An income tax shift proposal released last week proposes to eliminate Georgia’s credit for child and dependent care, the state’s second largest income tax credit. Many low-income parents trying to raise young children in Georgia struggle to afford the high cost of quality child care even under today’s tax rules.
A new Georgia Budget and Policy Institute report details the child care challenge Georgia families must resolve and its effects on the workforce. Parents without quality child care can strain to keep jobs, focus at work and get a job if they do not have one already.
Georgia offers a child care assistance program to help families afford it, but the program helps just 5 percent of low-income children under 13 in the state. This amounted to an average of about 46,000 children in 2012, the latest year all data is available.
To help more of its families afford quality child care, Georgia can:
- Increase the income eligibility thresholds for child care assistance
- Increase the reimbursement rates paid to child care providers
- Decrease child care co-payments for families
- Allow parents pursuing a postsecondary degree to receive child care assistance
Additional investment in child care assistance strengthens today’s workforce in two ways. It helps Georgia’s low-income working parents become better workers and helps unemployed parents join the ranks of the employed.
Nearly four in 10 of Georgia’s working families with children are “low-income” families. A low-income family of three with one child earned less than $36,960 in 2012. A preponderance of research shows child care assistance can help these families contribute more to the workforce and to their own finances by enabling parents to:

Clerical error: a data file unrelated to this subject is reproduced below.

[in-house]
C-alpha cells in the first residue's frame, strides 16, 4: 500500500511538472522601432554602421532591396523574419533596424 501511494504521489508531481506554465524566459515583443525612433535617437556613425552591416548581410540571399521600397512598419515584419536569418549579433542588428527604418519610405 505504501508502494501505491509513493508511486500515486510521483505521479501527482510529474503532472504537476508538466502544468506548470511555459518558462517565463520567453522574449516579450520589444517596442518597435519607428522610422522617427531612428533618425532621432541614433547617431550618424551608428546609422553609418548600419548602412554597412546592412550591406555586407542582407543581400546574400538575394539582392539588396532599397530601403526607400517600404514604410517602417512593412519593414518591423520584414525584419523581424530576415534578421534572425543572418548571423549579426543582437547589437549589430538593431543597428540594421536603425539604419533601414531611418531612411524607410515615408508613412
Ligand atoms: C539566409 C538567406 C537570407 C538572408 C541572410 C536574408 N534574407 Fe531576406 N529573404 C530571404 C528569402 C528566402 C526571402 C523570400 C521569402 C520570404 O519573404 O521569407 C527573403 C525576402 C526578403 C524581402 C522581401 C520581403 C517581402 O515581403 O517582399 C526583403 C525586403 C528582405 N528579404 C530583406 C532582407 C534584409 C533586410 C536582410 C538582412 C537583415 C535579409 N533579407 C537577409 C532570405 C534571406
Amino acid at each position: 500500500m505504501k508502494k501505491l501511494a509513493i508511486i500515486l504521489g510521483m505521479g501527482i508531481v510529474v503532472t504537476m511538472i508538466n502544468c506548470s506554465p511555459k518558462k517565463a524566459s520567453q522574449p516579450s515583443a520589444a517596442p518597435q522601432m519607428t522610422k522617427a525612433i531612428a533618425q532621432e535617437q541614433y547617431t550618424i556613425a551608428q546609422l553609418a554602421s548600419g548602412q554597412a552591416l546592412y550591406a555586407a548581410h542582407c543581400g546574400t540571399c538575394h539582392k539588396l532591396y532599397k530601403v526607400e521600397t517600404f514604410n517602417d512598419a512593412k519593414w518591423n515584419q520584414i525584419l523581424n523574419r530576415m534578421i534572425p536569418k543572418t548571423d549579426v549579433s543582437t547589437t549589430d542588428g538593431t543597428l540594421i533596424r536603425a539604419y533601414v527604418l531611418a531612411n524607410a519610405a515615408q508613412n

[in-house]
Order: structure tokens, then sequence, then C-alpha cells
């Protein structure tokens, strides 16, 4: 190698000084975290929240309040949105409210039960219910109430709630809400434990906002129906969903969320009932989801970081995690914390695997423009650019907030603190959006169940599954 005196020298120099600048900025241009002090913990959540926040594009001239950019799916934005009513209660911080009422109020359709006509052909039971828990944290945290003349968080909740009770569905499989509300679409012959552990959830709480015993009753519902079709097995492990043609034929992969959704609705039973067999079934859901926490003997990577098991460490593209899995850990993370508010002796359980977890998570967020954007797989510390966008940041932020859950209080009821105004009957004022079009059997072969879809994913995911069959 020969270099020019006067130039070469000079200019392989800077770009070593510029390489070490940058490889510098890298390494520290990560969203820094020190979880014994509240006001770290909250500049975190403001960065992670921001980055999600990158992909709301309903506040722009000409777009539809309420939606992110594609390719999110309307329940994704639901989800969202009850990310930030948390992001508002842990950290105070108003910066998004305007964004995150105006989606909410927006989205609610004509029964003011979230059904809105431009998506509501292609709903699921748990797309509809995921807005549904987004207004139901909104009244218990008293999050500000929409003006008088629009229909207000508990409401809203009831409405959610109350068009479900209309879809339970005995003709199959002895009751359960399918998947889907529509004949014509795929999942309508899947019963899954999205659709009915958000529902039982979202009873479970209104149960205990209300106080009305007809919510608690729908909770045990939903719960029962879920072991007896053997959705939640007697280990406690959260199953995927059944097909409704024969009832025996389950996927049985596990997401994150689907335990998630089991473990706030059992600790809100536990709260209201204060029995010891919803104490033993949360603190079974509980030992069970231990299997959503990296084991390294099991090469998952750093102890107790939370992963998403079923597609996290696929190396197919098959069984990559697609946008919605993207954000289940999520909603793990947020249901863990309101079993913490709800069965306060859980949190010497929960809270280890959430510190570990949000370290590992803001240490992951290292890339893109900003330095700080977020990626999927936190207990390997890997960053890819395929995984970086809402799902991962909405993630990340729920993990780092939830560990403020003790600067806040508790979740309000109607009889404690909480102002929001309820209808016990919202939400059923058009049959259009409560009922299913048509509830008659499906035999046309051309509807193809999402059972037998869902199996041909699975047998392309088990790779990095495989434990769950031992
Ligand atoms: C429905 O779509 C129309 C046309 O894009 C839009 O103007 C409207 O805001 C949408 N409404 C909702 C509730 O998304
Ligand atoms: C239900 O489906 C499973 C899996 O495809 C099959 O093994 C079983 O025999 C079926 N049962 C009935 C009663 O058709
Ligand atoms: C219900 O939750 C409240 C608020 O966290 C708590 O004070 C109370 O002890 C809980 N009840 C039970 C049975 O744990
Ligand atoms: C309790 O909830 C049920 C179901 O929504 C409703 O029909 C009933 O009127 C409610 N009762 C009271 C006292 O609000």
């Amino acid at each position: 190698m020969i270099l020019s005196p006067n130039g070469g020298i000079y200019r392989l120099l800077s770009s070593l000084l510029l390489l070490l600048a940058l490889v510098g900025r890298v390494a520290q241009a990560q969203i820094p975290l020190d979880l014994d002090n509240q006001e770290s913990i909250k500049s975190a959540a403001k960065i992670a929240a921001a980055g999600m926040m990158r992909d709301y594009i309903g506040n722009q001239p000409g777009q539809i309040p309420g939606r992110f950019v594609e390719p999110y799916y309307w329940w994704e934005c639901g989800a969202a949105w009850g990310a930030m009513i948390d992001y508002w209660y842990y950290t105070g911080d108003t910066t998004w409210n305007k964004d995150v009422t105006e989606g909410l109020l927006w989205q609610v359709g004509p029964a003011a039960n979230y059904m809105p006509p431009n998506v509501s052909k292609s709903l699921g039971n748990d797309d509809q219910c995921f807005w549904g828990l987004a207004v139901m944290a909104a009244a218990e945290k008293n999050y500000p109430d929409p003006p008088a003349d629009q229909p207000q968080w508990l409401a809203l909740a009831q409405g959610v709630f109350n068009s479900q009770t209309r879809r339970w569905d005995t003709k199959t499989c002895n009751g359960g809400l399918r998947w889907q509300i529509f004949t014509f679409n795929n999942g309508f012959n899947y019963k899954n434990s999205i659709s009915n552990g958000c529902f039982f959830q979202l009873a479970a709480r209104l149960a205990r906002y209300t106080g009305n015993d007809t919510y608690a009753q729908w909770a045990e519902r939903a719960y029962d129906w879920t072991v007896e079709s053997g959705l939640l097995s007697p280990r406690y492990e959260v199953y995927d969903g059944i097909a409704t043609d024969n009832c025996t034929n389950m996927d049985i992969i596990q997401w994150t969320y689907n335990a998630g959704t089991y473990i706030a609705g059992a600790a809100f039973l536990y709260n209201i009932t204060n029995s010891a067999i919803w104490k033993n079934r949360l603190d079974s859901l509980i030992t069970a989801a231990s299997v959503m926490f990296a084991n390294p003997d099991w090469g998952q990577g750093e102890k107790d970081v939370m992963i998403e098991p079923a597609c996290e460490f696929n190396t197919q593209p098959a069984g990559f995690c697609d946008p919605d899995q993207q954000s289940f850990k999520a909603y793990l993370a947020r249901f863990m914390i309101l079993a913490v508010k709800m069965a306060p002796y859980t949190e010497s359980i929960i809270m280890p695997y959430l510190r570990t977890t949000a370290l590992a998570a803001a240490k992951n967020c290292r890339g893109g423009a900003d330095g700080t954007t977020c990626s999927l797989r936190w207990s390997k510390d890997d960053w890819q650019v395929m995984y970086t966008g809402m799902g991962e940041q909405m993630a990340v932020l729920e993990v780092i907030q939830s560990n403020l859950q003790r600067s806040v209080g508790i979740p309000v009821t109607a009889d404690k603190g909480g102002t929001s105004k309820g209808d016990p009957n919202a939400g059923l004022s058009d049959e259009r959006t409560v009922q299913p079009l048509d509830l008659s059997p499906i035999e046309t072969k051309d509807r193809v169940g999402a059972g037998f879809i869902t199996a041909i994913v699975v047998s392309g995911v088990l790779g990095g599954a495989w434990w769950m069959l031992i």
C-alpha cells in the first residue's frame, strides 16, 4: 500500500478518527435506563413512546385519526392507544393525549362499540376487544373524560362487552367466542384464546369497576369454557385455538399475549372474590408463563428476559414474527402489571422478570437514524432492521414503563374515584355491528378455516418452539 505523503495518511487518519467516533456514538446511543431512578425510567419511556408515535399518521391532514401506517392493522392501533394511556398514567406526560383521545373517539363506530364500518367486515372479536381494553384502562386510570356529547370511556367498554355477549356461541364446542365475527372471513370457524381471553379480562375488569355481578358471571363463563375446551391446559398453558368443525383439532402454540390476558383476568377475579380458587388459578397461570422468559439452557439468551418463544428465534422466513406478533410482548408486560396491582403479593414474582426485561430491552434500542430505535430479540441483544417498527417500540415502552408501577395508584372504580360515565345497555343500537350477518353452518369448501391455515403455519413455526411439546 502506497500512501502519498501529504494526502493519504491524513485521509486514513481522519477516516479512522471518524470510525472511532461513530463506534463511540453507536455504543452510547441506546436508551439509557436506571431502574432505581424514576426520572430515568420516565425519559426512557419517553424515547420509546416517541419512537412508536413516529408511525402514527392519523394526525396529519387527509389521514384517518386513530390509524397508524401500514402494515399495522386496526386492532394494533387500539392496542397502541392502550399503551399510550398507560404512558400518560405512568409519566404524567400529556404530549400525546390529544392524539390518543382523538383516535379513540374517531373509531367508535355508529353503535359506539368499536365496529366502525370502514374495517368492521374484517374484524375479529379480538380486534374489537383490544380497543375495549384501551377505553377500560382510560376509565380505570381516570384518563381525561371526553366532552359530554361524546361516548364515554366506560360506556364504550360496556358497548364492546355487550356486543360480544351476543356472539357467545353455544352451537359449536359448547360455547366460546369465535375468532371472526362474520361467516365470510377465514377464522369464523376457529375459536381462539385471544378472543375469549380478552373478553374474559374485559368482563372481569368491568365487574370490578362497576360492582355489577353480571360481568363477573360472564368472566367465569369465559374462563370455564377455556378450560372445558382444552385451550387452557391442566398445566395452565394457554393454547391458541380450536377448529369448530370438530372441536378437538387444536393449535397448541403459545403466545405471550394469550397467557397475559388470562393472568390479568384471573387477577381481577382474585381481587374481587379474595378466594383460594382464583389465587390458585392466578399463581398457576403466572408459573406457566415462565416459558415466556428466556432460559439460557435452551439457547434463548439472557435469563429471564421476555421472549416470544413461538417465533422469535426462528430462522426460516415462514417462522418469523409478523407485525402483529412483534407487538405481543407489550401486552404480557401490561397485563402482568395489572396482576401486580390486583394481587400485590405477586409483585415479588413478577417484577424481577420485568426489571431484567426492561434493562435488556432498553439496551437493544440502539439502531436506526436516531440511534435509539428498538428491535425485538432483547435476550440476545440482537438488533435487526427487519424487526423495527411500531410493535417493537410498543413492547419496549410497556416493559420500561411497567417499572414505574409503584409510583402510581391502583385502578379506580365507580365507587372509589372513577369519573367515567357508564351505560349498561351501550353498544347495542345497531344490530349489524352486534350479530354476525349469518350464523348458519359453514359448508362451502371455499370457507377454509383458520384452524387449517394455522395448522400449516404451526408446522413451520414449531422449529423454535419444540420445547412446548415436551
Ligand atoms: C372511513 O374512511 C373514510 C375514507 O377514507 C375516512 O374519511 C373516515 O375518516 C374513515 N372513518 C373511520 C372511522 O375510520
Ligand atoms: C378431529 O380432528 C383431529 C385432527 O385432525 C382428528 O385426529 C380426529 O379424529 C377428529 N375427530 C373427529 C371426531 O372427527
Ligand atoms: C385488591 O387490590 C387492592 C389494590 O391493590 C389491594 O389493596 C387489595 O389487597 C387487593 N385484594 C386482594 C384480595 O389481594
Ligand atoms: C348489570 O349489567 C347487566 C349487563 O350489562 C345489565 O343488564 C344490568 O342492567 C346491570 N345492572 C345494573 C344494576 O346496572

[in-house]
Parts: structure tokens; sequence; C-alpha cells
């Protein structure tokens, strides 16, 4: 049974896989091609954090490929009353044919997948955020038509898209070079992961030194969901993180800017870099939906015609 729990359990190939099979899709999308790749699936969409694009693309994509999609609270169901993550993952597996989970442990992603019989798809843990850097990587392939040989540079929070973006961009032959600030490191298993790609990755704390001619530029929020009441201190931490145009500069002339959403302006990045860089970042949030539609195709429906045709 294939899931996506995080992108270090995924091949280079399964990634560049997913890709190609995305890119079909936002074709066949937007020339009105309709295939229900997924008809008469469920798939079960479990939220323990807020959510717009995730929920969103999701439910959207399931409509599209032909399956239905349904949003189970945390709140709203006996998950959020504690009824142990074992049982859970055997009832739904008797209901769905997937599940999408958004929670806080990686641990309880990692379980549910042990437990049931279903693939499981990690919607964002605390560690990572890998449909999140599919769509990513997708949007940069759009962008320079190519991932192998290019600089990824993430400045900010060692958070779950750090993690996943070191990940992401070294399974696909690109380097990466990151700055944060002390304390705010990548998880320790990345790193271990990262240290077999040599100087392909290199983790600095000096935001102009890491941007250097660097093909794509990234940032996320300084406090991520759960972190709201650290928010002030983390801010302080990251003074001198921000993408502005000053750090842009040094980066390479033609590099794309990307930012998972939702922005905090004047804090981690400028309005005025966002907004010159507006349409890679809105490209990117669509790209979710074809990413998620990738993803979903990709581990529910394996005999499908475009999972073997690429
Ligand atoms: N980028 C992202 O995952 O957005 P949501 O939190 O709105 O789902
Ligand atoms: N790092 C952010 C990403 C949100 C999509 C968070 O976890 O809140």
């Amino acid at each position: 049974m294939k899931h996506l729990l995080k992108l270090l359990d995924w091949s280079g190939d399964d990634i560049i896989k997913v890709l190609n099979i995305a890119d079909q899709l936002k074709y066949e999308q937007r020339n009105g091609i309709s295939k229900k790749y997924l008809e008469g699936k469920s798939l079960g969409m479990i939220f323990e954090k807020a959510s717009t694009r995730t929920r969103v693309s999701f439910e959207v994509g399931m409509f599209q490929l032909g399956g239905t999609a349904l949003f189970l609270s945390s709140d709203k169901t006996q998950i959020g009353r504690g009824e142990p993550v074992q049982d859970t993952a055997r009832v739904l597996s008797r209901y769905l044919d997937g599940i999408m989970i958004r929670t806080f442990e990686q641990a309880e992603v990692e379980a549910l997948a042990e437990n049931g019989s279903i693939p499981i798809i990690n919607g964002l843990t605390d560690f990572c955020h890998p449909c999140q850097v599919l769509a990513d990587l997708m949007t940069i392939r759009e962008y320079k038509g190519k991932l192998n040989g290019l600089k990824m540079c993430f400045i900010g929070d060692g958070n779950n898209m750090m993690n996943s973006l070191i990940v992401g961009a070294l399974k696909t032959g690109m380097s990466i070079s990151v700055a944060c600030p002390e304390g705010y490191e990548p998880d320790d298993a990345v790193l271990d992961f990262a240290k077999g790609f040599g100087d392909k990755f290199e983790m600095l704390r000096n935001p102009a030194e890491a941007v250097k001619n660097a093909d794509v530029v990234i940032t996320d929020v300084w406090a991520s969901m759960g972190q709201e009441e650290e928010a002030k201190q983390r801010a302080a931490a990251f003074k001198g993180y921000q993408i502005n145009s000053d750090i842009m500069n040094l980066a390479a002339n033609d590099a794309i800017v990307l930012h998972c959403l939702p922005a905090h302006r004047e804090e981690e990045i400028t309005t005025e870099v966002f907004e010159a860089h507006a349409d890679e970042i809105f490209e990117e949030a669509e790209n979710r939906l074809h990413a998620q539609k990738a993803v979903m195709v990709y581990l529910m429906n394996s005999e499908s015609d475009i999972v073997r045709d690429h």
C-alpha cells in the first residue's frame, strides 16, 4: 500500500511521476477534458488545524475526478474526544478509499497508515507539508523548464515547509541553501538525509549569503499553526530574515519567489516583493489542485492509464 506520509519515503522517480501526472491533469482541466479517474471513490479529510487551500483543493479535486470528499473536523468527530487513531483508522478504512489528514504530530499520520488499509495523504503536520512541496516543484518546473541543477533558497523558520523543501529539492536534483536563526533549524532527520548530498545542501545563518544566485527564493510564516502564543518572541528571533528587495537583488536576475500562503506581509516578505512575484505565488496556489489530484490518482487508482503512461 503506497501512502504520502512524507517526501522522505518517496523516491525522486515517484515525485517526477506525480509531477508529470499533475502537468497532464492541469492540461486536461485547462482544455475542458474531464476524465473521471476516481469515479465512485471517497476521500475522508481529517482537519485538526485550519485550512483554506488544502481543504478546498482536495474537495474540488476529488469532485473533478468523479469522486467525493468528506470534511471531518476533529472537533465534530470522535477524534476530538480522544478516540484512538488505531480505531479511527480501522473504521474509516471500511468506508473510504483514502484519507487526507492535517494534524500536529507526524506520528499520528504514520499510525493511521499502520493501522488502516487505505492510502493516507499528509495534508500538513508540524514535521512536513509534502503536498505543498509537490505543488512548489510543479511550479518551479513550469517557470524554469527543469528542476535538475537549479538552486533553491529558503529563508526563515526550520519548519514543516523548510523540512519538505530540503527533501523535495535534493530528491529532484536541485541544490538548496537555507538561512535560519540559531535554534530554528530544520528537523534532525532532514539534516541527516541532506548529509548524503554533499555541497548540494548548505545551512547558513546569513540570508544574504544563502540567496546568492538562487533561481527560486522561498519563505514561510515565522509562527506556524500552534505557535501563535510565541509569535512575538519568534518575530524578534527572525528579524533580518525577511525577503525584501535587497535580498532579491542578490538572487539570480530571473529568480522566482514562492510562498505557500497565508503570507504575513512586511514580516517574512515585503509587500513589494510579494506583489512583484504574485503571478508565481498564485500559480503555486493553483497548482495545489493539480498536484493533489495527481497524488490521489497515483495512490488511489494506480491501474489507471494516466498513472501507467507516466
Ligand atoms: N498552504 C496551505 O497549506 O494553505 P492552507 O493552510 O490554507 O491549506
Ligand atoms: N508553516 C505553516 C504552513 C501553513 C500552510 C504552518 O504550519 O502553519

- Work with fewer child care-related disruptions, such as missed days, schedule changes and lost overtime hours
- Work more hours and stay employed longer
- Earn more income to support the family
- Stay employed at higher rates
Expanding childcare assistance will also benefit Georgia’s economy by helping some parents to rejoin the workforce. Low-income parents across the country who are not working cite “home and family reasons,” such as taking care of children as their leading reason for not working. Assisting these parents with child care for a limited time period will allow more of them to work. A wealth of research shows that families who receive assistance with child care are more likely to work.
Georgia should take advantage of an opportunity to help individual families and the state’s economy as a whole by strengthening its investment in child care assistance.